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"...take not thy Bible from us"

As quoted by Mike Reeves at Transformission:

Mr. John Rogers was at the time on the subject of the Scriptures, and in the course of his sermon, he falls into an expostulation with the people about their neglect of the Bible; he personates God to the people, telling them:  

"Well, I have trusted you so long with my Bible, you have slighted it; it lies in such and such houses, covered with dust and cobwebs; you care not to look at it. Do you use my Bible so ? Well, you shall have my Bible no longer! " And he takes up the Bible from the cushion and seems as if going away with it; but immediately turns again, and personates the people to God, falls down upon his knees, cries and pleads most earnestly, - " Lord, whatever thou doest to us, take not thy Bible from us; kill our children, burn our houses, destroy our goods, only spare us our Bible! " And he personates God again to the people, "say you so ? Well, I will try you a little longer, and here is my Bible for you; I will see how you will use it, whether you will love it more and live more according to it!"

By these actions, the congregation were remarkably affected. The people were generally deluged with tears ; and Rogers deluged himself, when he got out, and was to take horse to be gone, was fain to hang a quarter of an hour on the neck of his horse weeping, before he had power to mount, so strange an impression was there made upon him, and generally upon the people, on having been thus expostulated with on the neglect of the Bible.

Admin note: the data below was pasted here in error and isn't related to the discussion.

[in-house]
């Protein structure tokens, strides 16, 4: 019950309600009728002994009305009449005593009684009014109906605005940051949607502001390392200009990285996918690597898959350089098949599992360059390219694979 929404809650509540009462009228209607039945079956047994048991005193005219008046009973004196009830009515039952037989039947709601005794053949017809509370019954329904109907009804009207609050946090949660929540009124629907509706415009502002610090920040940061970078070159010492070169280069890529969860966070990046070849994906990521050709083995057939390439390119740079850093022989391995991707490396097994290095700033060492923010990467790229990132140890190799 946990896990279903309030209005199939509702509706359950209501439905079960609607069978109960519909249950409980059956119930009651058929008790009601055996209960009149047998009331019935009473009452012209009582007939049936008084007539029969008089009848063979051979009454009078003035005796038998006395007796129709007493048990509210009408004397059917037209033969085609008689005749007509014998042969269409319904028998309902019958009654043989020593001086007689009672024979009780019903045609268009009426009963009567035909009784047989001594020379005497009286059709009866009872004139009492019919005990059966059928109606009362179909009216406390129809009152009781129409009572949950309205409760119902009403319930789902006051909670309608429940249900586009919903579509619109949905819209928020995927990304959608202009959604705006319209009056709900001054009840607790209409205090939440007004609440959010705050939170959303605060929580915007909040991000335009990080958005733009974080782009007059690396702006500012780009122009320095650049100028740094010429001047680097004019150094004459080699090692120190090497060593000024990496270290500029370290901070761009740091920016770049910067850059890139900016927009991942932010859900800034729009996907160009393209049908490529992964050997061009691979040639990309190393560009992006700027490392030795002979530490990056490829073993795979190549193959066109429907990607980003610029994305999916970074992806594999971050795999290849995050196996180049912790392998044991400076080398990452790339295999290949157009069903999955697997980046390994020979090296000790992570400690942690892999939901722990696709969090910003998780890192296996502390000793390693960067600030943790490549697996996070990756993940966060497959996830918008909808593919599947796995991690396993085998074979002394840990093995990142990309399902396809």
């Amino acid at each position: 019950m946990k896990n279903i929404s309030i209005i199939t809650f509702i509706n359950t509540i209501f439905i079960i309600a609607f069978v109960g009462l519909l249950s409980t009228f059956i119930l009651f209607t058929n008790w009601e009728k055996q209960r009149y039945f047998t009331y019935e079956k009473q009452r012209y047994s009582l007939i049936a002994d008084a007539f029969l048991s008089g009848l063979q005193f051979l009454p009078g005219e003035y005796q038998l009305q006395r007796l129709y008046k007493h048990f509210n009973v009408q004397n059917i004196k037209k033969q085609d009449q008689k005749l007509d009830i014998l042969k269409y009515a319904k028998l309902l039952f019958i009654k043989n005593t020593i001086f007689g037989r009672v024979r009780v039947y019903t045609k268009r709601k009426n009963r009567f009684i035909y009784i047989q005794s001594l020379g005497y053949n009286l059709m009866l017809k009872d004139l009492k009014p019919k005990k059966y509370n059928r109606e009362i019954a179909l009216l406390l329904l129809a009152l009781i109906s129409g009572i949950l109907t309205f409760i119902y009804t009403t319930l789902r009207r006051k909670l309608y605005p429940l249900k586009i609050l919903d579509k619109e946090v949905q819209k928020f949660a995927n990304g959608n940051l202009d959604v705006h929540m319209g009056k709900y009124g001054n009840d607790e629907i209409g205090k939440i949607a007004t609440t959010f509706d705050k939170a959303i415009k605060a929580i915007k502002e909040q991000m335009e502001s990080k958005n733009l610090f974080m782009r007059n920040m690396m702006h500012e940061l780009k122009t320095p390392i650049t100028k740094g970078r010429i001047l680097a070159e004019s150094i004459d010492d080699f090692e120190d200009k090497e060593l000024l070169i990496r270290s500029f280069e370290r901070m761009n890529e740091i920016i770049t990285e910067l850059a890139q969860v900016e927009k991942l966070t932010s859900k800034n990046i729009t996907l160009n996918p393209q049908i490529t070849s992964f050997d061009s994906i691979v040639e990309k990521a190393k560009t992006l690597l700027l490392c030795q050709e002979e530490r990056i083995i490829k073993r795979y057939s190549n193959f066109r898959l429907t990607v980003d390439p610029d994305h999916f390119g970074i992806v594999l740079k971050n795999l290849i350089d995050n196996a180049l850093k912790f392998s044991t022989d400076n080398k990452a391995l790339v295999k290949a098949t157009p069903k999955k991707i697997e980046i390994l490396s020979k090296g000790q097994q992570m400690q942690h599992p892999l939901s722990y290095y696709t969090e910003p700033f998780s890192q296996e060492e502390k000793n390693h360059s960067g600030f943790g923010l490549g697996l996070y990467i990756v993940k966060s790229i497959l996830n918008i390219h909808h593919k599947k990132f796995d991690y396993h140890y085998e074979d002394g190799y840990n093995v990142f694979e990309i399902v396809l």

Comments

  1. "What has been said, may show us what a precious treasure God has committed into our hands, in that he has given us the Bible. How little do most persons consider what a privilege they enjoy, in the possession of that holy book, the Bible, which they have in their hands, and may converse with as they please. What an excellent book is this, and how far exceeding all human writings! It reveals God to us, and gives us a view of the grand design and glorious scheme of providence from the beginning of the world, either in history or prophecy. It reveals the great Redeemer, his glorious redemption, and the various steps by which God accomplishes it from the first foundation to the top-stone! Shall we prize a history which gives us a clear account of some great earthly prince, or mighty warrior, as of an Alexander, a Caesar, or a Marlborough? and shall we not prize the history that God gives us of the glorious kingdom of his Son Jesus Christ, the Prince and Saviour, and of the great transactions of that King of kings, and Lord of armies, the Lord mighty in battle; and what he has wrought for the redemption of his chosen people?" J Edwards, History Of a Work Of Redemption.

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  2. Larry, I was just about to comment on your extraordinary eloquence when I noticed the reference to Mr Edwards! Great quote though.

    I remember a couple of years ago talking to a couple of Japanese students about Jesus and I mentioned something about the Bible and he thought for a while and then responded, 'oh, you mean the Holy Bible' I felt pretty rebuked that a non-Christian was speaking about the Bible with more reverence than I was and realised I tend to be far too flippant about this amazing treasure that God has blessed me with.

    Thanks for that Bish.

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  3. Thanks, Bish.

    I think the mention of Goodwin at the bottom (crying on his horse) is actually Rogers. It's Goodwin who recounts the story as told by Rogers. Think that's right anyway!

    Either way, I always feel most convicted when I read this story. Neglect of the Bible? Ouch! How lost we'd be without it.

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  4. Thanks for the correction - I picked up the quote from google rather than transcribing it...

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